How to Write About a Country You’ve Never Visited - Writer's Digest

Travel on the Page – How to Write About a Country You’ve Never Visited

1. Virtual Tour. Google Maps is your friend. Plot believable routes for your characters to take, find out how long their walk to school or work is, and observe local monuments and landmarks. Don’t forget to take a tour down the smaller streets to see what typical neighborhoods look like. YouTube is another great place to start. You’d be surprised how many videos you can find of people walking around local shrines, temples, or markets. While writing SHADOW, I referred to an hour-long video of the train ride from Narita Airport to Tokyo Station to remind myself what it’s like. I even found myself swaying in time to the train as I watched. Talk about muscle memory. GIVEAWAY: Amanda is excited to give away a free copy of her novel to a random commenter. Comment within 2 weeks; winners must live in Canada/US to receive the book by mail. You can win a blog contest even if you’ve won before. (UPDATE: Milkfish won.).
Author:
Publish date:

I love reading novels set in other countries. We’re no strangers to the fact that books are adventures waiting for us to live them, but for me, novels about day-to-day lives, mythologies, and customs I’m not familiar with are at the top of my list. I was lucky enough to live in and visit Japan while writing INK. I researched extensively, taking away photos, videos, and memories of the areas I was writing about.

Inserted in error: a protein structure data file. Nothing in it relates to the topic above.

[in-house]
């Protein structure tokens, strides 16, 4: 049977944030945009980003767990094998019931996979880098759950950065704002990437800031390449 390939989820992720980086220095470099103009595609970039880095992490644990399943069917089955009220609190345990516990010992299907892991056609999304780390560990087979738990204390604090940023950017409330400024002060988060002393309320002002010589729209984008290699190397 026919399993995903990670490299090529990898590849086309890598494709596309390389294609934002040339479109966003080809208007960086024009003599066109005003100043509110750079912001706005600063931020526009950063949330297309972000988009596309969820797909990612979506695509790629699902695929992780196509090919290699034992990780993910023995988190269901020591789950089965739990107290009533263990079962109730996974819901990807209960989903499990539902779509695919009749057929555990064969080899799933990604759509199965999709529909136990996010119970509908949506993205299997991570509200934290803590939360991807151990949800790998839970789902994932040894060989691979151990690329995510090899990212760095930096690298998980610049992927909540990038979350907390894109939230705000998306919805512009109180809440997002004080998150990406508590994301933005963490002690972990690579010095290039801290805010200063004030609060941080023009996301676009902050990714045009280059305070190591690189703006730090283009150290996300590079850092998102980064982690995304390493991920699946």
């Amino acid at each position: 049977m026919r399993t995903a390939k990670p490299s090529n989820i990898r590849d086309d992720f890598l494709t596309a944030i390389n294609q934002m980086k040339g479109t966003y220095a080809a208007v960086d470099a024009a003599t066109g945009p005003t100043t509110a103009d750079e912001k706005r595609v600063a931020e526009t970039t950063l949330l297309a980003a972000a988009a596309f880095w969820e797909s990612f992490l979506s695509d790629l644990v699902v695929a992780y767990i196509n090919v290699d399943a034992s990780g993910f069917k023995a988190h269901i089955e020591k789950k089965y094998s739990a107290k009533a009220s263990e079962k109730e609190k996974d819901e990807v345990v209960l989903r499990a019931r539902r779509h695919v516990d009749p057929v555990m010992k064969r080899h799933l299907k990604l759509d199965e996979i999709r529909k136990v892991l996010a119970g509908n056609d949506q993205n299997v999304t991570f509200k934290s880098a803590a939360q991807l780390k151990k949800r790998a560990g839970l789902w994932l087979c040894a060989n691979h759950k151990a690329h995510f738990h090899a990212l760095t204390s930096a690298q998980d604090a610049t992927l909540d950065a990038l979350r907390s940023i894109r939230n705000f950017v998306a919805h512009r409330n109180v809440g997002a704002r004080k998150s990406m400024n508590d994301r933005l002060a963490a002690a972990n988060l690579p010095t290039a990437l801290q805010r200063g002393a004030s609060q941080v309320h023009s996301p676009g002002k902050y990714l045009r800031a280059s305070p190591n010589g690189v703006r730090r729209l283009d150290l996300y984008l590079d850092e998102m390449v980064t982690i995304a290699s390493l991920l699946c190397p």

But when have characters ever listened to their writers? They have their own ideas, which left me writing about places I’d never been. Are you writing a novel set in a country you’ve never been to? Here’s a quick guide to the best ways to research if you can’t get on a plane.

GIVEAWAY: Amanda is excited to give away a free copy of her novel to a random commenter. Comment within 2 weeks; winners must live in Canada/US to receive the book by mail. You can win a blog contest even if you’ve won before. (UPDATE: Milkfish won.)

author-writer-amanda-sun
novel-cover-ink

Column by Amanda Sun, who was born in Deep River, a small town
where she could escape into the surrounding forest to read. An
archaeologist by training, she speaks several languages and will
write your name in Egyptian Hieroglyphics if you ask. Her debut
novel, INK, is the first in the Paper Gods series and is inspired by
her time in Japan, with a paranormal twist. She loves knitting,
gaming, and cosplay, and lives in Toronto with her family. Find
her on Twitter @Amanda_Sun or at AmandaSunBooks.com.

1. Virtual Tour

Google Maps is your friend. Plot believable routes for your characters to take, find out how long their walk to school or work is, and observe local monuments and landmarks. Don’t forget to take a tour down the smaller streets to see what typical neighborhoods look like.

YouTube is another great place to start. You’d be surprised how many videos you can find of people walking around local shrines, temples, or markets. While writing SHADOW, I referred to an hour-long video of the train ride from Narita Airport to Tokyo Station to remind myself what it’s like. I even found myself swaying in time to the train as I watched. Talk about muscle memory.

Writing a book set in Korea? Look up blogs of foreigners teaching English there, and see what has struck them about the country. It’s these little intricacies that can make your story believable.

Which leads up to point 2…

(Can writers query multiple agents at the same agency?)

2. The Little Things

It’s the little details you give your readers that really make the setting come to life. How do they get ready for school? What sounds do they hear on the train? What do they reach for when they’re thirsty?

If writing about Taiwan, for example, mention the sounds of the scooters on the streets, or the garbage trucks that play music as they approach for collection. It’s these little details that paint the scene for the reader, and will make them trust your description of the city.